I'll provide an example of, say, removing the third to last letter from a string. You could first translate each letter into a number through a process similar to Godel Coding. Say you use something like ASCII, and each letter gets turned into three digits. So, "math" would become 109097116104, because 109 is ASCII for m, 097 ASCII for a, etc.
If you set $x_3 = 109$, $x_2 = 097$, $x_1 = 116$, $x_0 = 104$, and let $x = 1000^3 x_3 + 1000^2 x_2 + 1000 x_1 + x_0$, so that $x$ denotes the string "math". If we want $y$ to denote "math" with the second letter removed, we let $y = 1000^2 y_2 + 1000 y_1 + y_0$ and add the restraints $y_2 = x_3$, $y_1 = x_2$, and $y_0 = x_0$. If we restrict $0 \le x_i < 1000$ and $0 \le y_i < 1000$ for all $i$, then applying this complicated system of equations on $x,y,x_0,x_1,x_2,x_3,y_0,y_1,y_2 $ gives a system of equations that forces the string denoted by $y$ to be the string denoted by $x$, but with the second letter removed. This system of equations can be transformed easily into one huge diophantine equation.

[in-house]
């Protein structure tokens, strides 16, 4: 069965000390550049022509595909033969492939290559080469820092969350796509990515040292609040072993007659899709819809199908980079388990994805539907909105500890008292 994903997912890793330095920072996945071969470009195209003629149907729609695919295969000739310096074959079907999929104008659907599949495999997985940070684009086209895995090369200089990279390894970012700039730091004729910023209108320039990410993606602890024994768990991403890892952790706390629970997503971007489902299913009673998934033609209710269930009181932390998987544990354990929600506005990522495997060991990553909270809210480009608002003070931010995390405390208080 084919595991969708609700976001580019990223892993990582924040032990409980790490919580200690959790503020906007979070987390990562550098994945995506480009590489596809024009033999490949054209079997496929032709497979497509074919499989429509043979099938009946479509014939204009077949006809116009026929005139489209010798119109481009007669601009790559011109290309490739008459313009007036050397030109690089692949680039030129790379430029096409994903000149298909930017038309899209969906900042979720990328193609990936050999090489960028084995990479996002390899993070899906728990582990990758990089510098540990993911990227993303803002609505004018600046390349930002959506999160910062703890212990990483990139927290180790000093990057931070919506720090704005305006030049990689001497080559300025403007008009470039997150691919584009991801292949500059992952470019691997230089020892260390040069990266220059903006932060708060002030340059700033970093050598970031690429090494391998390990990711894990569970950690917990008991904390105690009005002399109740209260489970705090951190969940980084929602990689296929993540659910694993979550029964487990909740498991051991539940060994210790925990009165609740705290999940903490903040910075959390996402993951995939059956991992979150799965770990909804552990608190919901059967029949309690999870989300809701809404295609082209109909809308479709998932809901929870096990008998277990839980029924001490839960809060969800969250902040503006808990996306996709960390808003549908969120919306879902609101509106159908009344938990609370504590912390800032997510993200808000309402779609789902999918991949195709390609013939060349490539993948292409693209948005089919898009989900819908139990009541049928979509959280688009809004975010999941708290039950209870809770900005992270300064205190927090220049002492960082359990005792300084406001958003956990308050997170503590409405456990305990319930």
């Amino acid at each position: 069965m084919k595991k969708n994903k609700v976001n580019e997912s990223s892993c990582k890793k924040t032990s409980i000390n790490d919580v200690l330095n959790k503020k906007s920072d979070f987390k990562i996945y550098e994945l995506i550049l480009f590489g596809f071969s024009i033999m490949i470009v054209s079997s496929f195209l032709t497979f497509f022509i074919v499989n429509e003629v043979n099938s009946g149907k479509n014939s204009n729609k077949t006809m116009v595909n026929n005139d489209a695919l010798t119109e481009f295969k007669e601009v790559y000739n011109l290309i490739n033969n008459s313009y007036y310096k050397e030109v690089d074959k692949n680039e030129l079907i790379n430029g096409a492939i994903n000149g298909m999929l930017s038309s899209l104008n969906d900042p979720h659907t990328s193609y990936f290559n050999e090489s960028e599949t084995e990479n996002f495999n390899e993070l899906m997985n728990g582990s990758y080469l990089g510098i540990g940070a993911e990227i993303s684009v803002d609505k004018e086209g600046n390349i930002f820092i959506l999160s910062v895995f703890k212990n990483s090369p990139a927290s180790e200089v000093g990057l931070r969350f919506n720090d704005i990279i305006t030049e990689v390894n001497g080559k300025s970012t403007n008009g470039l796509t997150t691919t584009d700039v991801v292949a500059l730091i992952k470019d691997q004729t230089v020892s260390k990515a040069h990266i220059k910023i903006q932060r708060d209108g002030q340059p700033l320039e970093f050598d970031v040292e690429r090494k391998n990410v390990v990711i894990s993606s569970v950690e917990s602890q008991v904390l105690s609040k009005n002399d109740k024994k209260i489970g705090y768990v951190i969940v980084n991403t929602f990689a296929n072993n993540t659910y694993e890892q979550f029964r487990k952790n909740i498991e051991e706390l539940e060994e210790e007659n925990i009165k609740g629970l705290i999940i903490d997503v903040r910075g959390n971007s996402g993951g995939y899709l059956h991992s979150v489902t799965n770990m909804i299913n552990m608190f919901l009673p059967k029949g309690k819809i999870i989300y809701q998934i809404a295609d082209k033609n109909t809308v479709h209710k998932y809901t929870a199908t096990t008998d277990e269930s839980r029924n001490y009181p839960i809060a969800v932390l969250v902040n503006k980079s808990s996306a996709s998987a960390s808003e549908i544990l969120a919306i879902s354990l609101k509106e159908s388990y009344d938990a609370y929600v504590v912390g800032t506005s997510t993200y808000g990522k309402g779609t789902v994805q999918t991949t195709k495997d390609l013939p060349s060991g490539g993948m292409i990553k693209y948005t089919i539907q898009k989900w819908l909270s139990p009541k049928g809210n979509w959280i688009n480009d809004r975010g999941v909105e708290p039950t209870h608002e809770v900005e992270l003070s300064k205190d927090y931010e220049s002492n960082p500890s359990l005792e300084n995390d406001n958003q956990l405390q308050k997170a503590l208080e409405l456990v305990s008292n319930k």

Through a similar process, it turns out any problem solvable by a turing machine can be transformed into a huge diophantine equation. However, it is not a simple procedure.